German onshore wind industry grew 46% in 2020


According to GlobalData, the German onshore wind market has seen a significant annual rise in installations of 46 percent with the addition of 1.431 MW or 420 turbines in 2020.

By 2030 the country wants to obtain 65 percent of its electricity from wind, solar energy and other renewable energies, and then subsequently emerge as carbon neutral by 2050. However, the nation requires an average of 5GW+ of new onshore wind energy licenses annually from now until 2050 in order to meet its climate goal.

The German onshore wind industry has suffered with stringent distance legislation of the federals and state governments since the implementation of the Renewable Energy Sources Act (EEG) in 2000 and faced historical lowering in 2019 when more than 11 GW is stopped because of licensing problems.

“These were mainly around mandatory minimum distance from the residential areas and aviation infrastructure. This was coupled with the flawed auction mechanism. The flawed auction design and difficulties in obtaining licenses for turbine construction have discouraged investors, resulting in a lackluster performance of the auction mechanism.”

Mohit Prasad, project manager at GlobalData.

GlobalData indicates that Germany recorded a decline of 2.2 GW in 2018 net annual installations to an all time low of approximately 900 MW in 2019 following the transition to open auctions in 2017.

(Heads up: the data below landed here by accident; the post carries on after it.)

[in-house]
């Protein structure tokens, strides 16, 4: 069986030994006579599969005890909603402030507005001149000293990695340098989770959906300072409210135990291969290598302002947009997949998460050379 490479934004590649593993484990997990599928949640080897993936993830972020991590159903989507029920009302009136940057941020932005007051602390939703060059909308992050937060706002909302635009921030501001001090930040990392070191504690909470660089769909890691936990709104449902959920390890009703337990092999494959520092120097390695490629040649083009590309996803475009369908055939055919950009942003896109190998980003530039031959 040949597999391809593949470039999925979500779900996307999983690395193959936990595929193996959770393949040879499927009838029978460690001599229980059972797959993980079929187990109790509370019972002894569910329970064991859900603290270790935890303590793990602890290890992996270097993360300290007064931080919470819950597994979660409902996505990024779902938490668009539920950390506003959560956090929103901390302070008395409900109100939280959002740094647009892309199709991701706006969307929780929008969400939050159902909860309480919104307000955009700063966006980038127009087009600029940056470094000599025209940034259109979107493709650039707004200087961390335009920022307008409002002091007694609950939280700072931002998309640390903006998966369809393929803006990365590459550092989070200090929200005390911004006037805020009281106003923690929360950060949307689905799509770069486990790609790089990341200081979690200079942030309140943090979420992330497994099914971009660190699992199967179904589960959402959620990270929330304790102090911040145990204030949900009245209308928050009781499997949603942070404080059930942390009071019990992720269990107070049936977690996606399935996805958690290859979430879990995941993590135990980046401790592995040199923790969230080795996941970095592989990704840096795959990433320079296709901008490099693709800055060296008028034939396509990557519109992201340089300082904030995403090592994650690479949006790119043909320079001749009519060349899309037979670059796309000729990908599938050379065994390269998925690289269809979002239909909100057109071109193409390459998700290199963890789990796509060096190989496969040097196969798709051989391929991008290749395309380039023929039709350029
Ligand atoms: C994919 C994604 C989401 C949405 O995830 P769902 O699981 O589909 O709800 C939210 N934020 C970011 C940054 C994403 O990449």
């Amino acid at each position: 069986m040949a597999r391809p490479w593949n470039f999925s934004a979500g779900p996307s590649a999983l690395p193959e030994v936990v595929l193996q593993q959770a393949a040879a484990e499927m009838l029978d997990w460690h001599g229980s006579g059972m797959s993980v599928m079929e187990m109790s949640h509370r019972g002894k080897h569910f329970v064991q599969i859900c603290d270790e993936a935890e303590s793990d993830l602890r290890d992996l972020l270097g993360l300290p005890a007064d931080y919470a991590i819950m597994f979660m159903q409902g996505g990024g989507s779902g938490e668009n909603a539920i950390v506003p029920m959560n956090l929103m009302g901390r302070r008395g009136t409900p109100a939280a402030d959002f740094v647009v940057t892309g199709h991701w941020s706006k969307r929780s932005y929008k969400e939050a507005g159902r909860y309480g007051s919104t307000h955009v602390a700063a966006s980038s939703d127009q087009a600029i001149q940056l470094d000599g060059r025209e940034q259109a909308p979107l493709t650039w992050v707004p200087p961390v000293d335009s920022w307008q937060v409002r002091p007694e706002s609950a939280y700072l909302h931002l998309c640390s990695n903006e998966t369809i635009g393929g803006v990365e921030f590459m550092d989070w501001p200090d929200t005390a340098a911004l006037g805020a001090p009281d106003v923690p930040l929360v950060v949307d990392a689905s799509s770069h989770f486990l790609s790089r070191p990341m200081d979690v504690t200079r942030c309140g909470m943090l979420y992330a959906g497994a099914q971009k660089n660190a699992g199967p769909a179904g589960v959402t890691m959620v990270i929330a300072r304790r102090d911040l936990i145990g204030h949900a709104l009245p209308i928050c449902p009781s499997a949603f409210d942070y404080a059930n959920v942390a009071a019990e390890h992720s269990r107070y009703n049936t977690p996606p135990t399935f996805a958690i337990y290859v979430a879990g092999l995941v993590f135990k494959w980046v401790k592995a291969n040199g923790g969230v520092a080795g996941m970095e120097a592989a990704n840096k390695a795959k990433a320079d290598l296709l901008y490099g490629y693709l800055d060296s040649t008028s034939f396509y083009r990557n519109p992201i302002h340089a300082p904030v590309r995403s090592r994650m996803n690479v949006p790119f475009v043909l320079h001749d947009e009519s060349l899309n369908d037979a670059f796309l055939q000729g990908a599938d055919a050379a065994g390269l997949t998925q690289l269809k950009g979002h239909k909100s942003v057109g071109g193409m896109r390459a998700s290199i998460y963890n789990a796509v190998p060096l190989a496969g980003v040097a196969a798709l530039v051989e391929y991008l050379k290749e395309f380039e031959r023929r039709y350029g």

The EEG 2021, which was passed in late 2020, outlines a capacity of 71 GW onshore wind by the end of 2030. At the end of 2020, Germany had cumulative onshore wind installations of approximately 55 GW, according to GlobalData. In the next 10 years, the target must be raised by 30 percent.

“With a view to the election year 2021, the country might avoid a regulatory standstill. The EEG 2021, which provides a planning security of almost 4 GW of tender volume per year up to 2028, be the catalyst for the revival of onshore wind industry.”

Mr Prasad.

With the last nuclear power plant to be shut down in 2022 and the coal power plants to be phased out by 2038, the country is aiming to achieve 65 percent of its power from renewable energy sources by 2030.

“The target of 71 GW of onshore wind by 2030 and carbon neutrality by 2050 can be addressed by making amendments to the existing auction mechanism and project licensing for onshore wind projects.”

Mr Prasad.
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